I can’t be the only one old enough to remember the SNL racist word association sketch featuring Richard Pryor and Chevy Chase.
I couldn’t find this for last night’s piece, for whatever reason. Consider this an open thread.
*** Update ***
The classic Eddie Murphy “White Like Me” sketch. is it just me, or did this Hulu come out of nowhere. I had never heard of it until a couple of days ago when Atrios linked it, and now I see it everywhere.
Still one of the funniest damn sketches they ever did.
Maybe because it had a funny premise, a few good punchlines, no “recurring characters,” no “catchphrases” and didn’t go on too long.
Maybe I’m getting old. Damn kids.
thanks for digging this out. richard pryor had to be one of the funniest — and most truthful — people ever.
chevy chase… not so much.
Thanks. Great classic. I miss Richard Pryor.
Ah, I remember it well. This is one of my favorite sketches ever. The writing is great, but I also think Pryor’s increasingly frenzied reactions are what really make it go.
I’m not Chase’s biggest fan, either, but I like his delivery here. (“Furhead…jungle bunny….”)
…ah back when SNL was funny.
Some great Eddie Murphy clips popped up in the related videos too. Mr. Robbinson’s neighborhood, “Kill the White People”, etc.
E.M. going undercover as a Caucasian was also a classic.
Why the hell doesn’t someone drive a stake through SNL?
Rev. Wrights Reggae Band?
Most amazing one I remember was the time Eddie impersonated a white guy – makeup was amazing. I cannot find it anywhere…
And so it begins
I bet Adm. Fallon just threw up in his mouth a little.
Jeebus of the Cheetos
“Most amazing one I remember was the time Eddie impersonated a white guy”
Was that when he picked up the pre-op tranny?
HULU! has it.
And South Park episodes are all available at the SP site now.
Godspeed, Richie. Godspeed.
Just watching reminded me of watching the last 20 minutes of “Live on the Sunset Strip” – where Rich talked about the “setting himself on fire” incident and overcoming his addiction with amazing candor and humor…it’s amazing that the only folks we ever really allow to be totally truthful with us when it comes to sensitive issues are the ones who can make us laugh while they do it…
They played a bit of that sketch during Weekend Update when Pryor passed away.
Hilarious sketch and, like BLAZING SADDLES, something no one could ever get away with doing nowadays.
Last weekend was the Blog Against Theocracy blogswarm.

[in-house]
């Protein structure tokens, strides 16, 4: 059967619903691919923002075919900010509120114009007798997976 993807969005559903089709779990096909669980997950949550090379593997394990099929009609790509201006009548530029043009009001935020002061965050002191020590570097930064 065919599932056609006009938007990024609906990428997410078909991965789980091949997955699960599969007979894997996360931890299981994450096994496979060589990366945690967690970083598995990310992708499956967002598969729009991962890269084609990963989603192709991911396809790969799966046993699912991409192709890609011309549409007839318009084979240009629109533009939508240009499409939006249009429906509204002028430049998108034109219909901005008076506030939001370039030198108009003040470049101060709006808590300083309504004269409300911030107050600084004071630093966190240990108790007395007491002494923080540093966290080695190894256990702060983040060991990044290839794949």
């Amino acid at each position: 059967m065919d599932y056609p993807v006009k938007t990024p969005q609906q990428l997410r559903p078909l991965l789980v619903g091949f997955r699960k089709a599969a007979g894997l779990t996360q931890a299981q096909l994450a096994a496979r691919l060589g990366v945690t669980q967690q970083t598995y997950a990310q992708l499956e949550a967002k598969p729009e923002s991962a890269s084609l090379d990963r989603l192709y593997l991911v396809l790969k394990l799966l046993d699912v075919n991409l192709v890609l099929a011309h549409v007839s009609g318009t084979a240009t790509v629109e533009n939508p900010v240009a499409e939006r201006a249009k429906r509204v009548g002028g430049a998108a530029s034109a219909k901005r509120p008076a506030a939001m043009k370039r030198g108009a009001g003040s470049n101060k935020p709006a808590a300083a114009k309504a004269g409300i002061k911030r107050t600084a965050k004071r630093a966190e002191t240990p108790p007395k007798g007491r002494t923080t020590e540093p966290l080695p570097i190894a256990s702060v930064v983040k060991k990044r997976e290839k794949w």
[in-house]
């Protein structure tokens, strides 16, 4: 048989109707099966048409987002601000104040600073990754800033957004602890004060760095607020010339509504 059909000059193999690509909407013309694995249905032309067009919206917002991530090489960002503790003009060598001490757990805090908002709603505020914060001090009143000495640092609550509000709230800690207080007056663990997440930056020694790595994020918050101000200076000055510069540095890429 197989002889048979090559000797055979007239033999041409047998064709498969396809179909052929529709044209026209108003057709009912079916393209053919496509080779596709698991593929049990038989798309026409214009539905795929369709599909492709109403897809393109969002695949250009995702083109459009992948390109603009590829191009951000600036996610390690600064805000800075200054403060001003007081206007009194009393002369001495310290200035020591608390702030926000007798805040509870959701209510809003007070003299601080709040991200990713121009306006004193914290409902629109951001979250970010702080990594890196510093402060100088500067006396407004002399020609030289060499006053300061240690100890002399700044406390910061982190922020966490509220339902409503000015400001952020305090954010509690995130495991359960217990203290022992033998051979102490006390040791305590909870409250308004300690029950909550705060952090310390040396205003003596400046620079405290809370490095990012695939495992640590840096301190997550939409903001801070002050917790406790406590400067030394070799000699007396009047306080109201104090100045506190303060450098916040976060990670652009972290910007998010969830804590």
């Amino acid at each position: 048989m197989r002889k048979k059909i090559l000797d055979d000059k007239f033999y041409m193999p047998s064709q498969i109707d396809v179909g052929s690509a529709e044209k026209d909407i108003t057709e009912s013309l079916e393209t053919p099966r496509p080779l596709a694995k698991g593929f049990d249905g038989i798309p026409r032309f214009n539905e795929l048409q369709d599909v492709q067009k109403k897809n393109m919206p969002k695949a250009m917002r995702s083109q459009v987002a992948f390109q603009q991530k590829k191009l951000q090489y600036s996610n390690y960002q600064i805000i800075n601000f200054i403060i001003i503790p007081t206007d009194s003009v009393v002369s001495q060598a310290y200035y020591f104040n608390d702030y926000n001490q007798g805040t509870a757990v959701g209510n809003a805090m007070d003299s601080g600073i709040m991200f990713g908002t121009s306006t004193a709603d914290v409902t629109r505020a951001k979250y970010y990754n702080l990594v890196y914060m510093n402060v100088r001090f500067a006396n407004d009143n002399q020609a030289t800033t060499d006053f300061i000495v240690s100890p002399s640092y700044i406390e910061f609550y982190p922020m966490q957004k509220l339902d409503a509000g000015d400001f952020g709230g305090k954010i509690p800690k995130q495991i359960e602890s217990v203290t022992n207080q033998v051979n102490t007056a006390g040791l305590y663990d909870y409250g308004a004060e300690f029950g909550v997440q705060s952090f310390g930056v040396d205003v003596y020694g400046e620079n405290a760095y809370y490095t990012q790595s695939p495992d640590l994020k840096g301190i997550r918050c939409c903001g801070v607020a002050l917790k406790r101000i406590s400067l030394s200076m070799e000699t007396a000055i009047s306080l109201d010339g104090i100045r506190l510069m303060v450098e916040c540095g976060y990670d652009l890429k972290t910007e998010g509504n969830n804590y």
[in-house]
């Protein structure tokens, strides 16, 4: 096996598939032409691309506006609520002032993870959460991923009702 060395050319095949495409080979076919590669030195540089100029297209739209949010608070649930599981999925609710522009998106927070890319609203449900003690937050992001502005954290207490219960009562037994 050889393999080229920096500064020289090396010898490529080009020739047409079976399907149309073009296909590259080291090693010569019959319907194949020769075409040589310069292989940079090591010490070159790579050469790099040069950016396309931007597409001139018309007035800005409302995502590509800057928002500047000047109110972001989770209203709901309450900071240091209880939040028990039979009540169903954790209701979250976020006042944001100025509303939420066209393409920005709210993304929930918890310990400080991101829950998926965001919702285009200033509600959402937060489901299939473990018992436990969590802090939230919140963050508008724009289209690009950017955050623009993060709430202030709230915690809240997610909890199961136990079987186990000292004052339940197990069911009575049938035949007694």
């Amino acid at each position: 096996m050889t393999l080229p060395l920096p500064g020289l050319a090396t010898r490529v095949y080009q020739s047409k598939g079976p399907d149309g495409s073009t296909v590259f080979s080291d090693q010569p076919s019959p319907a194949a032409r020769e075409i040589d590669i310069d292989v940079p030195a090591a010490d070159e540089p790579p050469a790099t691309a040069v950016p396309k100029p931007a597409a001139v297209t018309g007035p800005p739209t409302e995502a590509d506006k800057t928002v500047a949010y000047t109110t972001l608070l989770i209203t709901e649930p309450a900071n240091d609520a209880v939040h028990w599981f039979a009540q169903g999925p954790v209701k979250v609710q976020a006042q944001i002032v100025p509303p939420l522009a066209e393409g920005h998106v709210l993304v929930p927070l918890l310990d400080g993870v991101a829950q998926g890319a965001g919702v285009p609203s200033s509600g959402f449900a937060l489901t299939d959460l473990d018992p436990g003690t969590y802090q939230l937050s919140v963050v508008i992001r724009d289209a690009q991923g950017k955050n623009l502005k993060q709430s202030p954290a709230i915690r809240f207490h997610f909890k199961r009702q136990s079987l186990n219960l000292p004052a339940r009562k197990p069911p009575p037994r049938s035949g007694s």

Okay, I just made a co-worker mad when talking about this sketch. Tell me exactly what the joke of this sketch is. What is the meaning or subtext? Is the funny part that Chevy Chase got to call Richard Pryor a “nigger” on network television? Is the funny part that the sketch ends with the white manager giving a black janitor a job with extra pay out of fear? The sketch lacks any sense of substance to justify the language.
Dave Chappelle once told an audience why they watched The Chappelle Show, “Because it’s good. You know why my show is good? Because the network officials say you’re not smart enough to get what I’m doing, and every day I fight for you. I tell them how smart you are. Turns out, I was wrong. You people are stupid.”
That’s what I mean about meaning and subtext. I just don’t think that Chase/Pryor sketch was funny. It had nothing to say.
I remember seeing that over 30 years ago, and being shocked at “nigger”, but nowhere near as shocked as I would be if I were to hear it in any broadcast comedy today.
It worked then, I think, because this was Richard Pryor, who took risks all the time, which, paradoxically, made it safe for that lightweight Chevy Chase to use a word he probably couldn’t have gotten away with otherwise.
Understand, as a nice, polite, white Canadian, I’m not campaigning for the broad use of “nigger” in comedy. But I am wondering who uses it now effectively. There’s Chris Rock’s routine on black people (which seems to have given some white people, including that Instapunk racist, free rein to use the word and concept lavishly) but not much else I can think of in mainstream comedy. I don’t think even Chappelle’s show touched the word, though his live shows did.
But it is striking that SNL would not get away with a sketch like this today. We needed a Pryor then to give white people permission to laugh at it, I think, and we have no one like Pryor any more.
Oh yeah it did. I cannot link to youtube (stupid webfilter!), but it was about the white family who’s last name was N#gger, and the reverse play between the white and black family who keep saying the word throughout the sketch.
You know that saying about how if you have to explain a joke, it won’t be funny? Fair warning.
What makes that sketch funny for me is that it skewers white privilege. Chase, as the sketch begins, is fully in charge, and casual in the way he throws the first racial epithet out there, and as he and Pryor raise the stakes, he gets more and more belligerent–until Chase drops the n-bomb, and Pryor fires back with “dead honky!” The joke isn’t in Chase’s statement–it’s in Pryor’s “I’m not taking your white privilege shit” comeback, and in Chase’s subsequent folding in the face of that power.
Socially based comedy is always strongest when it pops the powerful in the mouth. That’s what happened in this sketch–the powerful character got punched, and then folded. The dark side to the joke–which makes it all the more powerful–is that the job was to be a janitor, which reminded people who was still on top, even if the black guy had won this round.
Punchy, it was pulled from YouTube, I think, but it’s here.
That’s a lot sharper and has more depth than the SNL piece. Chappelle as the black milkman delightedly playing off the word and its connotations made the sketch for me.
Joe, I think I understand what you’re saying. The sketch works for me, in part, because a wimpy white guy in a position of power gets the tables turned on him, but it’s a pretty thin joke and I wouldn’t usually find “black guy as scary figure” automatically funny. The skit wouldn’t work at all without Pryor (or Dick Gregory, if he had been available.)
Incertus, I remember being disappointed that after the final confrontation, the job was as a janitor, but I think your reading of Pryor’s triumph as a Pyhrric victory makes sense.
Joe – Agree with Incertus, but it’s also funny because everyone has seen or heard or played the word association game and when it is done like this, it works as a nice send up of the psychoanalytical aspects of job interviews.
Have you seen the Colbert N Word investigative reporting piece? There is gratuitious use of the N word thourghout, mainly to underline and make fun of how uncomfortable people are with this issue.